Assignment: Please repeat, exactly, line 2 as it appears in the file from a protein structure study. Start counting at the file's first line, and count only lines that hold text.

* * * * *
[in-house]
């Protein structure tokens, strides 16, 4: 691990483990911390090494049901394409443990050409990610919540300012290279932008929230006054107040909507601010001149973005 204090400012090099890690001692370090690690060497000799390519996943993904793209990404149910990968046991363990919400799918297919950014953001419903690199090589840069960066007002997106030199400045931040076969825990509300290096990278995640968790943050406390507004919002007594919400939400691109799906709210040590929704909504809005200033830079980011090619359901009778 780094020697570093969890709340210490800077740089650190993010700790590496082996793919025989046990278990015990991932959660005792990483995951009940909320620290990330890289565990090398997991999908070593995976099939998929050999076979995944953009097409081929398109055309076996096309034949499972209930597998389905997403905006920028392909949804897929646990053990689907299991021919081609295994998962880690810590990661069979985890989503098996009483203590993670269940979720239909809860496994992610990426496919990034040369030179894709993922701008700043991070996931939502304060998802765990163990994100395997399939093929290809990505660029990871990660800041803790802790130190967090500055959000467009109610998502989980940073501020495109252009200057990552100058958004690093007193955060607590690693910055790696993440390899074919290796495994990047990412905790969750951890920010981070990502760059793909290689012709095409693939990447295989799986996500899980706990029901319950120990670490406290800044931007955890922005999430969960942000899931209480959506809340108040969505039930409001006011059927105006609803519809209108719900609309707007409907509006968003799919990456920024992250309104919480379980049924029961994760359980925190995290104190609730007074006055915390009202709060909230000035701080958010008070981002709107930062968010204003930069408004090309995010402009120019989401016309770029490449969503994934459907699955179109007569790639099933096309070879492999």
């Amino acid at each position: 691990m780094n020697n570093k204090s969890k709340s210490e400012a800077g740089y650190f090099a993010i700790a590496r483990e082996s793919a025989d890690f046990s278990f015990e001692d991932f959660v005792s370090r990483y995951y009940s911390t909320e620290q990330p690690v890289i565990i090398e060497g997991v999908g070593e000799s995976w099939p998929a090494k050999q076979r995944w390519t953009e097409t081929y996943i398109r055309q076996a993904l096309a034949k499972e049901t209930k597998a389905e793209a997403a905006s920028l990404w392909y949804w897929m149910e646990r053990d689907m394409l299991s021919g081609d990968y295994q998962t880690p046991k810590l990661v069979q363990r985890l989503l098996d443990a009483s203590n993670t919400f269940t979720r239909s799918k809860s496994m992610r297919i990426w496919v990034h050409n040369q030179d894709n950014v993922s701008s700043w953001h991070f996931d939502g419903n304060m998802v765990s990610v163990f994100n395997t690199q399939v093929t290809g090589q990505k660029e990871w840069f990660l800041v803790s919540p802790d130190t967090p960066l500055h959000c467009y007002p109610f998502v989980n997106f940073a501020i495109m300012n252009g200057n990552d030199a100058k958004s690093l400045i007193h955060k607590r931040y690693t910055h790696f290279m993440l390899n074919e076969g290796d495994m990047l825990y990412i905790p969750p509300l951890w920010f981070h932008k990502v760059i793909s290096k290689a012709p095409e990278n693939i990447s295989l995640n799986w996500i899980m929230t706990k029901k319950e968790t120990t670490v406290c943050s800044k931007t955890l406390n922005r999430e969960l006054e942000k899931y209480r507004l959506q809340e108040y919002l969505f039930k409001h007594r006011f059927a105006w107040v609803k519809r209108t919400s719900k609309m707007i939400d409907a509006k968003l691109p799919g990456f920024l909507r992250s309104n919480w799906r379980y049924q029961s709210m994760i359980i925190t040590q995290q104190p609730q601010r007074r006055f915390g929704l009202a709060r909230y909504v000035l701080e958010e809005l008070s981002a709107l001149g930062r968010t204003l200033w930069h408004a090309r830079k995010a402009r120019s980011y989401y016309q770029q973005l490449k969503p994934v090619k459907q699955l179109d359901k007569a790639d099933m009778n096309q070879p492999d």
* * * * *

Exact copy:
């Protein structure tokens, strides 16, 4: 691990483990911390090494049901394409443990050409990610919540300012290279932008929230006054107040909507601010001149973005 204090400012090099890690001692370090690690060497000799390519996943993904793209990404149910990968046991363990919400799918297919950014953001419903690199090589840069960066007002997106030199400045931040076969825990509300290096990278995640968790943050406390507004919002007594919400939400691109799906709210040590929704909504809005200033830079980011090619359901009778 780094020697570093969890709340210490800077740089650190993010700790590496082996793919025989046990278990015990991932959660005792990483995951009940909320620290990330890289565990090398997991999908070593995976099939998929050999076979995944953009097409081929398109055309076996096309034949499972209930597998389905997403905006920028392909949804897929646990053990689907299991021919081609295994998962880690810590990661069979985890989503098996009483203590993670269940979720239909809860496994992610990426496919990034040369030179894709993922701008700043991070996931939502304060998802765990163990994100395997399939093929290809990505660029990871990660800041803790802790130190967090500055959000467009109610998502989980940073501020495109252009200057990552100058958004690093007193955060607590690693910055790696993440390899074919290796495994990047990412905790969750951890920010981070990502760059793909290689012709095409693939990447295989799986996500899980706990029901319950120990670490406290800044931007955890922005999430969960942000899931209480959506809340108040969505039930409001006011059927105006609803519809209108719900609309707007409907509006968003799919990456920024992250309104919480379980049924029961994760359980925190995290104190609730007074006055915390009202709060909230000035701080958010008070981002709107930062968010204003930069408004090309995010402009120019989401016309770029490449969503994934459907699955179109007569790639099933096309070879492999």